Success, hindsight 20/20 for South Carolina sheet metal welders

Three-week course put hundreds to work, grew local from 125 to 415 members

FAIRFAX, Va. – Two years ago, Mark Lemon took over as training coordinator and business manager at Local 399 in Aiken, SC and inherited one of the biggest challenges of his career. With the start of the 198,344-acre Savannah River project on the horizon, as well as other large projects in the region, hundreds of certified welders were needed, and it was up to Lemon, and his 125-member local, to fill the positions. To do this, Lemon called on the International Training Institute (ITI), the education arm of the unionized sheet metal and air conditioning industry, to help staff and supply two three-week concentrated welding programs with the goal of turning out certified welders and putting them to work right away.

To date, Local 399 has 415 members due to the influx from the projects – a more than 300 percent increase – and welders are still working. A large amount of the increased training died down this year, but in the spring, approximately 130 additional positions – one-third welders – will be needed to staff a nuclear plant project near Columbia, SC. This time, the implementation of the program won’t be nearly as big a challenge for Lemon. He’s been there and survived already.

“It was a throw of the dice. The big jobs came, and they came in my backyard. We hit the lottery,” Lemon said. “We had a huge demand for a lot of people and we had to recruit and train to make that happen. To train welders, it’s a slow and expensive process. You can’t train welders overnight. You can’t do it in a week. They’ve got to learn their skills.”

Each three-week intensive course took cable installers, housewives and masons and turned them into entry-level, certified welders, ready to work for contractors on the projects in the Southeast.

“We came up with a program, we set it up and implemented it, and it works,” Lemon said. “Because of it, we trained them, and they’re out on the job, making a good livelihood.”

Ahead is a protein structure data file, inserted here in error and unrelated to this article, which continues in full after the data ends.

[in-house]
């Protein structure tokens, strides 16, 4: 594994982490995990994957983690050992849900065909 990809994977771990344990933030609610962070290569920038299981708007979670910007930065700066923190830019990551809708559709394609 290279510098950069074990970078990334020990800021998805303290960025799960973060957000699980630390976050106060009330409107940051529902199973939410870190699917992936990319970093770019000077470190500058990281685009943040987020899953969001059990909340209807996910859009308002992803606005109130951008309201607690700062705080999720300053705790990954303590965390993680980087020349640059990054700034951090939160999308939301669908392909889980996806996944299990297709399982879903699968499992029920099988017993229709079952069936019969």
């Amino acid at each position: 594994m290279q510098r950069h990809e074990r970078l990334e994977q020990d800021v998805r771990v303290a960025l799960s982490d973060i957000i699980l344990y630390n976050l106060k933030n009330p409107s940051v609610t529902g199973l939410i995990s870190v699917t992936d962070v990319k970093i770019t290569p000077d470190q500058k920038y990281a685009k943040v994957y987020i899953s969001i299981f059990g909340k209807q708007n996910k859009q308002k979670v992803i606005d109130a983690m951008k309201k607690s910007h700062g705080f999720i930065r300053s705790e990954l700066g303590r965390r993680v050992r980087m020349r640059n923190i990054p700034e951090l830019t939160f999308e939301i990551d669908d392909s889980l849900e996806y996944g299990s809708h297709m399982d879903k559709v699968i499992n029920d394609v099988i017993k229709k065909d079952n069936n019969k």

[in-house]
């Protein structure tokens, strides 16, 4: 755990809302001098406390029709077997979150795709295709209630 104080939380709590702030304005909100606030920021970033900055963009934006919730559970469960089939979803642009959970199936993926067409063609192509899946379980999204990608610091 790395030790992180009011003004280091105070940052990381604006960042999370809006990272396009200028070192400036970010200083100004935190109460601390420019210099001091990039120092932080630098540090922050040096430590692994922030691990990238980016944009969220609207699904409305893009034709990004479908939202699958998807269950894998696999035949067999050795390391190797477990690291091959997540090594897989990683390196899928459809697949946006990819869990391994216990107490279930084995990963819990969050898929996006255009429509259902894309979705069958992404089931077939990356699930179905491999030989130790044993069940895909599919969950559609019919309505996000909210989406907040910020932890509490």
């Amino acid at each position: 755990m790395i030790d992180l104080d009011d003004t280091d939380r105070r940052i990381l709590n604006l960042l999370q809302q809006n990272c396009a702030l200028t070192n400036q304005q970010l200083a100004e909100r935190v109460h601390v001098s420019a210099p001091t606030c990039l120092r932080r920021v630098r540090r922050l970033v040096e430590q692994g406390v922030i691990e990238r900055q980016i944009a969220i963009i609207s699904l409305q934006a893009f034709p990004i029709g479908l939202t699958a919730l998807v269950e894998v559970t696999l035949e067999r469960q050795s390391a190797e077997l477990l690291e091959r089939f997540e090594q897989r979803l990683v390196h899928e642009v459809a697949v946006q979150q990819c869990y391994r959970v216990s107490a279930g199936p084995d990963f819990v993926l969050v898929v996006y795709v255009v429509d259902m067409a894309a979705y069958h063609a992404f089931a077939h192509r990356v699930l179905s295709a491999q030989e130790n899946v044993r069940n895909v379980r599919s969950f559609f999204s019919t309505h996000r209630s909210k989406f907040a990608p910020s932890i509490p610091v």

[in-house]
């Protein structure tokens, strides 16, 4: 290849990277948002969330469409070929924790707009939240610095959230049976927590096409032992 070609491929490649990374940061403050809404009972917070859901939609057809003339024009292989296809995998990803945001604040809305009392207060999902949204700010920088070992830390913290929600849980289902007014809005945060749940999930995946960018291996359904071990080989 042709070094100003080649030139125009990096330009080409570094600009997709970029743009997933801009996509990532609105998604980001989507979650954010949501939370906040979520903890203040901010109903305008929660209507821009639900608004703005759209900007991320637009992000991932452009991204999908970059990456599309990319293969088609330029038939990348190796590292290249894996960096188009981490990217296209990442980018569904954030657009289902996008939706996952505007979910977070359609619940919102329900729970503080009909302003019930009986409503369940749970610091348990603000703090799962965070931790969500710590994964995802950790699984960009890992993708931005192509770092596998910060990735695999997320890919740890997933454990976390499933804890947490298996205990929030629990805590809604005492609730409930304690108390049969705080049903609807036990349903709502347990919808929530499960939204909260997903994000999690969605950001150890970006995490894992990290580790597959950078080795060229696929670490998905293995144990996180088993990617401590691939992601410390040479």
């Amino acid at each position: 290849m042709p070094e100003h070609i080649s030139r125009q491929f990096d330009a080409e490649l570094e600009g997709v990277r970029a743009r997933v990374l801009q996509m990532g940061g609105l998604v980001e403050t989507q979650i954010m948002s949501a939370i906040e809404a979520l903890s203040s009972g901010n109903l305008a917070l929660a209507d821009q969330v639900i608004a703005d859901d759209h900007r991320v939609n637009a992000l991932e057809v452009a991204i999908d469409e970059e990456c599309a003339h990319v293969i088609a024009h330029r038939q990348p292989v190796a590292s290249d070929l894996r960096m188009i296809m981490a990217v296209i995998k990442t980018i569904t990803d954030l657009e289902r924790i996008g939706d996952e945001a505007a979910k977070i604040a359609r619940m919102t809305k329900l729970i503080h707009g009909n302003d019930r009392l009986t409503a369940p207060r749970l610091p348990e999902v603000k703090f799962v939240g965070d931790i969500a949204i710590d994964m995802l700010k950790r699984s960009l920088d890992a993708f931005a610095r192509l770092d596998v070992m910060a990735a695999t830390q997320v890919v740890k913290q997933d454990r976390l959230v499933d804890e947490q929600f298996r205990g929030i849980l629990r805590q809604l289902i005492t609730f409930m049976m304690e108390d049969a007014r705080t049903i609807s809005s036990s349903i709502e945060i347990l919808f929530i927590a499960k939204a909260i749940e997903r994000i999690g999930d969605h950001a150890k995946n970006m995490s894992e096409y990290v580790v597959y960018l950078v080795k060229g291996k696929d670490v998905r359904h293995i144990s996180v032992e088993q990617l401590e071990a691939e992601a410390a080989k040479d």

Although the concentrated welding program was new to Local 399, it was introduced in Knoxville, Tenn. in 2008 when sheet metal workers needed training for a large power plant project.

“It’s designed to take people off the street without experience and in three weeks teach them, get them to pass the hiring test, certify them and get them jobs,” said Steve Kowats, ITI’s welding and industrial specialist and co-founder of the program. “When South Carolina came up, we already had the model. We had the program.”

Since then, the program has been facilitated in Atlanta and Detroit in addition to South Carolina. During the program in Atlanta, business managers and training coordinators were invited to learn how to put the program on in their area if the need arose. Currently, 90 of the 160 ITI training centers in the United States and Canada are American Welding Society-accredited test facilities.

“Even if someone had welding experience, they had to show me. Prove it,” Kowats said. “It amazed me that you could take a kid who was working in a coffee shop that morning and, three weeks later, you would have a certified welder. I’ve never seen more people dedicated to the booth, hood down, welding. These guys and gals were hungry. It was definitely a success.”

More than 15,000 apprentices are registered at training facilities in the United States and Canada. The ITI is jointly sponsored by Sheet Metal Worker’s International Association (SMWIA) and the Sheet Metal and Air Conditioning Contractors’ National Association (SMACNA). ITI supports apprenticeship and advanced career training for union workers in the sheet metal industry throughout the United States and Canada. Located in Fairfax, Va., ITI produces a standardized sheet metal curriculum supported by a wide variety of training materials free of charge to sheet metal apprentices and journeymen.

For more information about ITI, visit or call 703-739-7200.

Local 399, Mark Lemon, Savannah River project, Steve Kowats
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